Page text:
The health and travel authorities have always taken very specific steps to keep visitors to Sri Lanka safe. One must also remember that the origin of the virus was China, and their travel patterns play a large role in whether or not you should take that dream vacation.
Chinese Travel Patterns
Yes, the Chinese are prolific travellers, conquering nation after nation in their bid to become the top globe-trotters, but the statistics show that they still prefer countries that are culturally familiar and geographically near: Thailand, Japan, Vietnam, South Korea and Singapore. Sri Lanka is a strong contender but compared to the 1.38 billion strong Chinese population, only 269,000 (approximately) visited Sri Lanka in 2018 – a mere 0.000269%. The chances of the corona virus being transmitted via a carrier from its origin is equally minuscule. So the question you should really be asking yourself is – is it safe to travel to Vietnam? Or is it safer right here in Sri Lanka?
Corona Virus Status in Sri Lanka
The Sri Lanka Tourism Development Authority took its responsibilities very seriously with regards to safeguarding the travellers who chose to visit our beautiful emerald isle. For one, they issued several precautionary guidelines for all individuals involved in tourism, which included the cancellation of on-arrival visa for tourists from China. This helps the authorities diligently monitor travellers and take measures to prevent any infection. The health authorities in their turn have also taken matters seriously and issued several guidelines for the general public, as well as allocating the Infectious Diseases Hospital in the outskirts of Colombo for exclusive treatment of the virus and affected persons, should any arise.
Fortunately, Sri Lanka has no cases of corona virus and no signs that there ever will be. Thus, the risk of infection in Sri Lanka – despite the brief world-wide panic – has always been low. It also appears that the virus is susceptible to the heat, which damages its structure and prevents it from being a ‘viable’ contagion. Tropical countries like Sri Lanka are therefore an ideal place to secrete yourself away while the pandemonium dies down elsewhere. But then, you’re probably wondering, ‘Is it safe to travel to Singapore?’ Don’t forget that statistically, Singapore is still more likely to be at risk than Sri Lanka, which has the added protection of being several thousand kilometres away from Mainland China.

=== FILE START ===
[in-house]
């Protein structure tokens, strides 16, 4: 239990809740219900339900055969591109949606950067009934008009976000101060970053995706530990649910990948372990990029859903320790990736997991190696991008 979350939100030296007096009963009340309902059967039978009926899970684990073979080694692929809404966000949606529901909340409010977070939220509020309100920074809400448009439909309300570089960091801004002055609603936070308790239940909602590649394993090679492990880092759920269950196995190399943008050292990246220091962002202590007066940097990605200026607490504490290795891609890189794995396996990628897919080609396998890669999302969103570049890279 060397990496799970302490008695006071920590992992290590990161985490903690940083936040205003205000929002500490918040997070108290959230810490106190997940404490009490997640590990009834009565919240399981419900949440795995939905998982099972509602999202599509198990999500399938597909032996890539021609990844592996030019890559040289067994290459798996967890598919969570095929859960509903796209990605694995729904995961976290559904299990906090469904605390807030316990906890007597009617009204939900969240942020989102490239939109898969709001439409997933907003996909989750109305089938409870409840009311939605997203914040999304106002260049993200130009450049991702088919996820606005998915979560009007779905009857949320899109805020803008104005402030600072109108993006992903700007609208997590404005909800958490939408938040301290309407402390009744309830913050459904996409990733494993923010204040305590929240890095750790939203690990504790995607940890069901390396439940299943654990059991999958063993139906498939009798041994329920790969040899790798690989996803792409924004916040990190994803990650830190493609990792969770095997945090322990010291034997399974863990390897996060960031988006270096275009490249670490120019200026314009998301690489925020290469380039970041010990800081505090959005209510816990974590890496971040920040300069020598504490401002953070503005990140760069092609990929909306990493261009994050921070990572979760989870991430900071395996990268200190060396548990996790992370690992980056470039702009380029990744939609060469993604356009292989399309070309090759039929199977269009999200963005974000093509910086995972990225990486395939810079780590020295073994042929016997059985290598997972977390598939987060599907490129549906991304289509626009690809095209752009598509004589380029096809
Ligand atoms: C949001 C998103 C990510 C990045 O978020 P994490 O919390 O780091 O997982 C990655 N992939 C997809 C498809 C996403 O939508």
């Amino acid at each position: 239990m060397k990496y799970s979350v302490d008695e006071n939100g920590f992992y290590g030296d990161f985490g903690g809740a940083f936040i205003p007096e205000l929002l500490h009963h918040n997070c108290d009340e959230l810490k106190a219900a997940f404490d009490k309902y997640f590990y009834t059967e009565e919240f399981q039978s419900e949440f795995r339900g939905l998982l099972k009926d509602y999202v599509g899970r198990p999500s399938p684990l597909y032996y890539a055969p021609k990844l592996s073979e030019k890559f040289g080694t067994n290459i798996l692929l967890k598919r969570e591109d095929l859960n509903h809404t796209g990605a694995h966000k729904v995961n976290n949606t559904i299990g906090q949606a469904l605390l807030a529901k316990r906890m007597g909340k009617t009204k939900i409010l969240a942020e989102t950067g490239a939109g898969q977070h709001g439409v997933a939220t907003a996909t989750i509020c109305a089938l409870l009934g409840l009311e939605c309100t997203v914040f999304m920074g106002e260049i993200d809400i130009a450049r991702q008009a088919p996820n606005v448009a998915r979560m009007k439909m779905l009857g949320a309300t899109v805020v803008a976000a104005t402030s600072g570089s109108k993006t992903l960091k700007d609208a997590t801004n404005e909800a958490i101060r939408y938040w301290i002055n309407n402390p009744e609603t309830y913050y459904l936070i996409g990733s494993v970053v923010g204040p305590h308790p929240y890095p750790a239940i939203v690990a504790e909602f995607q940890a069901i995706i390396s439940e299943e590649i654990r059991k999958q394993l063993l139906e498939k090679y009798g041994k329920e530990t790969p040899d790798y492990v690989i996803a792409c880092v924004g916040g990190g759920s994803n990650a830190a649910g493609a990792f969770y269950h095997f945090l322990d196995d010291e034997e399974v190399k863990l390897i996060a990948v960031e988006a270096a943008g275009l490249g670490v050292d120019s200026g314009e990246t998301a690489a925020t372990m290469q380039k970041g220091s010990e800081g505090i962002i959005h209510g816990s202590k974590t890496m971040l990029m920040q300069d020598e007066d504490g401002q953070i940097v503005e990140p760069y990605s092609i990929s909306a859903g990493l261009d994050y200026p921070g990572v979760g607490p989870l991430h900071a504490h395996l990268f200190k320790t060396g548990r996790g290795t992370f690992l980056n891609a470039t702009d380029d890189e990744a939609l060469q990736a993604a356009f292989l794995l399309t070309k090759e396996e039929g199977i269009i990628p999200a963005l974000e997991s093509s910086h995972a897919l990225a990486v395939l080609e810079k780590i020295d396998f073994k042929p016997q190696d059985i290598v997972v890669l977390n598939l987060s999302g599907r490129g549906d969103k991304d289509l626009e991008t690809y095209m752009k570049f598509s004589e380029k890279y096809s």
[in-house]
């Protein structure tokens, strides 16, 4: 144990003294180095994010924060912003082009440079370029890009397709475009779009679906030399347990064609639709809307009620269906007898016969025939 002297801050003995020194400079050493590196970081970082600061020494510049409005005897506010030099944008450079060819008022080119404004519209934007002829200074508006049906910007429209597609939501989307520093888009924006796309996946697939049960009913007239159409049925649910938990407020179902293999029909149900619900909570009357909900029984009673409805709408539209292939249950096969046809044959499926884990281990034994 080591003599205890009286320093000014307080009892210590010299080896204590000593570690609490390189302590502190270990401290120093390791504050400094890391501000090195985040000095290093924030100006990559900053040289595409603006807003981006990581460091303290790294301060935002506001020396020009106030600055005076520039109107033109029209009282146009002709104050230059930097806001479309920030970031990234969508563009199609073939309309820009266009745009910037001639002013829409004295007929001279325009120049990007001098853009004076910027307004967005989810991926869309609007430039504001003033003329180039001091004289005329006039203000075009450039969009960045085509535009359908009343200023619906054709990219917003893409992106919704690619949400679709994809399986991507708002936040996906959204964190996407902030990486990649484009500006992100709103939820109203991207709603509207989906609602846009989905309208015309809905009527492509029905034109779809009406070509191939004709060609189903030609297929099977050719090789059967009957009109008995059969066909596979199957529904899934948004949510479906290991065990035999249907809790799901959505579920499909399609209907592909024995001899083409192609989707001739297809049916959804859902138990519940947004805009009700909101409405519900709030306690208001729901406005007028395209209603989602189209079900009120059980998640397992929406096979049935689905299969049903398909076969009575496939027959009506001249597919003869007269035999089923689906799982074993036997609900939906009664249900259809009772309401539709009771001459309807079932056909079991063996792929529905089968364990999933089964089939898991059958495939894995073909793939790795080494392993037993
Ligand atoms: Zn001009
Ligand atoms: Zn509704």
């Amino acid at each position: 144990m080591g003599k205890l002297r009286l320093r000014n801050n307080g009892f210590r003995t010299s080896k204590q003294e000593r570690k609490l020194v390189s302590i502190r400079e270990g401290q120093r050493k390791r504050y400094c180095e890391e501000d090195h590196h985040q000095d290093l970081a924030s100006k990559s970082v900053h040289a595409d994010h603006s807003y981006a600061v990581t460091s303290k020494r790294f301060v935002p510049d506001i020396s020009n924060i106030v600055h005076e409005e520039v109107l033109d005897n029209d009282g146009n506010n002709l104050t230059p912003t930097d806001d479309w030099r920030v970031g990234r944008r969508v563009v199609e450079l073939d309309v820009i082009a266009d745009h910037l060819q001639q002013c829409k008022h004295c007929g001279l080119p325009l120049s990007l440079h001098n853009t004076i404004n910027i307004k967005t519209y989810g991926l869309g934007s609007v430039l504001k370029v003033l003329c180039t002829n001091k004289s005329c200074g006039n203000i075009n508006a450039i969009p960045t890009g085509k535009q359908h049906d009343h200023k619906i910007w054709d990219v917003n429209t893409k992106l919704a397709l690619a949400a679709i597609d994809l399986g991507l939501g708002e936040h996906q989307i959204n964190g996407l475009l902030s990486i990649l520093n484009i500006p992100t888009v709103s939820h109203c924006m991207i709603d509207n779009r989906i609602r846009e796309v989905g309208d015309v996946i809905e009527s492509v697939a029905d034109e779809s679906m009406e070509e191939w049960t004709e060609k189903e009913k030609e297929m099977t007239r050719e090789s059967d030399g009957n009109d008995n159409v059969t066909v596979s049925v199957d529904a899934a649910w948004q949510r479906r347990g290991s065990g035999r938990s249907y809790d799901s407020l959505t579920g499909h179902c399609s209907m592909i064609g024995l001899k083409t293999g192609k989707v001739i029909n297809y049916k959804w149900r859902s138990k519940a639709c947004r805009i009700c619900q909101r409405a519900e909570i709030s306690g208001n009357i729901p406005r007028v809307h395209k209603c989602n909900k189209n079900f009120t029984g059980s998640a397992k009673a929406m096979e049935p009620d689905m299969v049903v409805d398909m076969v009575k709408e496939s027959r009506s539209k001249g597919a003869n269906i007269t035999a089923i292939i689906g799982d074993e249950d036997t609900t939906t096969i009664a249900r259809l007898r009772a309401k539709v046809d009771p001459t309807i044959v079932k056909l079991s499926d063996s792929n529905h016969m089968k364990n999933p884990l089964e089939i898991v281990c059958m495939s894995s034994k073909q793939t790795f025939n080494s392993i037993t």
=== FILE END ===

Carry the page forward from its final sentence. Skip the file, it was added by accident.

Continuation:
Sri Lanka: Possibly the Safest Current APAC Destination
Sri Lanka, by virtue of being an island, has one point of entry – at least, for the conventional traveller. The airport has made it easy for authorities to screen potentially affected individuals before they even set foot on Sri Lankan soil. Additionally, while Sri Lanka has always been a tourist hotspot and attracted record-breaking numbers each year, it has never been crowded to the point where the Sri Lanka Tourist Board has felt the need to limit access such as in Venice, Italy or Kyoto, Japan. There are still plenty of places that are less crowded (#roadlesstravelled!) such as the Bomburu Ella falls between Nuwaraeliya and Badulla and the eponymous village walks arranged by local guides throughout the Knuckles mountain range in Kandy.
In addition, Sri Lanka has plenty to do and see that does not involve too much human interaction. The safaris at the numerous wildlife parks are easily arranged; save for the driver, you will be alone in the jeep among that lush foliage. There are isolated beaches all around the Sri Lankan coastline where you can bathe peacefully, such as Hiriketiya and Tangalle Down South, Negombo beach in the West, Marble Beach or Arugambay in the East and Casuarina beach up North. As for cultural experiences, there lots of beautiful old temples, churches and other places of worship that are not too crowded either which welcome visitors. You may think that destinations like Bali share a lot of similarities with Sri Lanka and wonder, is Bali safe to travel to? But Sri Lanka provides an all-around experience that you cannot get anywhere else in the Asia Pacific region.
Then there are the resorts: oases of tranquillity, hidden from the hustle and bustle of modern life, beckoning you with their vistas of hillsides wreathed in cool mists or sunlight caressing the sparkling blue waves of the Indian Ocean. Resorts such as Santani Resort and Spa and Sen Wellness Sanctuary boast remote locations that are designed to cut you off from the distractions of the digital world and encourage a journey towards wellness and healing. This is the ideal place to visit, not only for its far-flung placement but also for its emphasis on healthy living.
Sri Lanka has always been a tourist favourite and there’s no reason it should change now. From the meticulous screening and treatment at entry ports, to the general health alerts and guidelines issued to the public, the tropical heat which is generally adverse to the corona virus, and the remote yet relaxing resorts that make Sri Lanka a top destination all ensure that we should remain at the top of your booking list – especially now.